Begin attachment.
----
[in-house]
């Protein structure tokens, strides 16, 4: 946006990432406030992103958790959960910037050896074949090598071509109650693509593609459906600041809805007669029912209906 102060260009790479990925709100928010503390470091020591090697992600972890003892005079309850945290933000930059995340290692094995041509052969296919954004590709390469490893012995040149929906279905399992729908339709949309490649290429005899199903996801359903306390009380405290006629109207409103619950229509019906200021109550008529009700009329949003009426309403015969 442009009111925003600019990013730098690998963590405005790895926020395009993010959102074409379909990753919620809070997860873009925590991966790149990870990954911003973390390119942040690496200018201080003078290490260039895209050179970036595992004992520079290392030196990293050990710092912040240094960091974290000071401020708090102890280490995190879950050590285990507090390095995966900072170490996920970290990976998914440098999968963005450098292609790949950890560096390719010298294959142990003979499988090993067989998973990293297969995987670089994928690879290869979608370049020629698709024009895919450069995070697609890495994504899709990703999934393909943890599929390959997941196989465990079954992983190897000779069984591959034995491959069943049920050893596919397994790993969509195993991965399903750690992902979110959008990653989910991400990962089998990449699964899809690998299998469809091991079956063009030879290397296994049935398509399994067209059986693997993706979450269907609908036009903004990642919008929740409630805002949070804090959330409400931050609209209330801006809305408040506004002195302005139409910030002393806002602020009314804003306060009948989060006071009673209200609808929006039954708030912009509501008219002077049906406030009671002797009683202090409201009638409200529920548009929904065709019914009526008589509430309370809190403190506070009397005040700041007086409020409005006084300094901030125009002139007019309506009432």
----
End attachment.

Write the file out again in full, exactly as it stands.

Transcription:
[in-house]
């Protein structure tokens, strides 16, 4: 946006990432406030992103958790959960910037050896074949090598071509109650693509593609459906600041809805007669029912209906 102060260009790479990925709100928010503390470091020591090697992600972890003892005079309850945290933000930059995340290692094995041509052969296919954004590709390469490893012995040149929906279905399992729908339709949309490649290429005899199903996801359903306390009380405290006629109207409103619950229509019906200021109550008529009700009329949003009426309403015969 442009009111925003600019990013730098690998963590405005790895926020395009993010959102074409379909990753919620809070997860873009925590991966790149990870990954911003973390390119942040690496200018201080003078290490260039895209050179970036595992004992520079290392030196990293050990710092912040240094960091974290000071401020708090102890280490995190879950050590285990507090390095995966900072170490996920970290990976998914440098999968963005450098292609790949950890560096390719010298294959142990003979499988090993067989998973990293297969995987670089994928690879290869979608370049020629698709024009895919450069995070697609890495994504899709990703999934393909943890599929390959997941196989465990079954992983190897000779069984591959034995491959069943049920050893596919397994790993969509195993991965399903750690992902979110959008990653989910991400990962089998990449699964899809690998299998469809091991079956063009030879290397296994049935398509399994067209059986693997993706979450269907609908036009903004990642919008929740409630805002949070804090959330409400931050609209209330801006809305408040506004002195302005139409910030002393806002602020009314804003306060009948989060006071009673209200609808929006039954708030912009509501008219002077049906406030009671002797009683202090409201009638409200529920548009929904065709019914009526008589509430309370809190403190506070009397005040700041007086409020409005006084300094901030125009002139007019309506009432």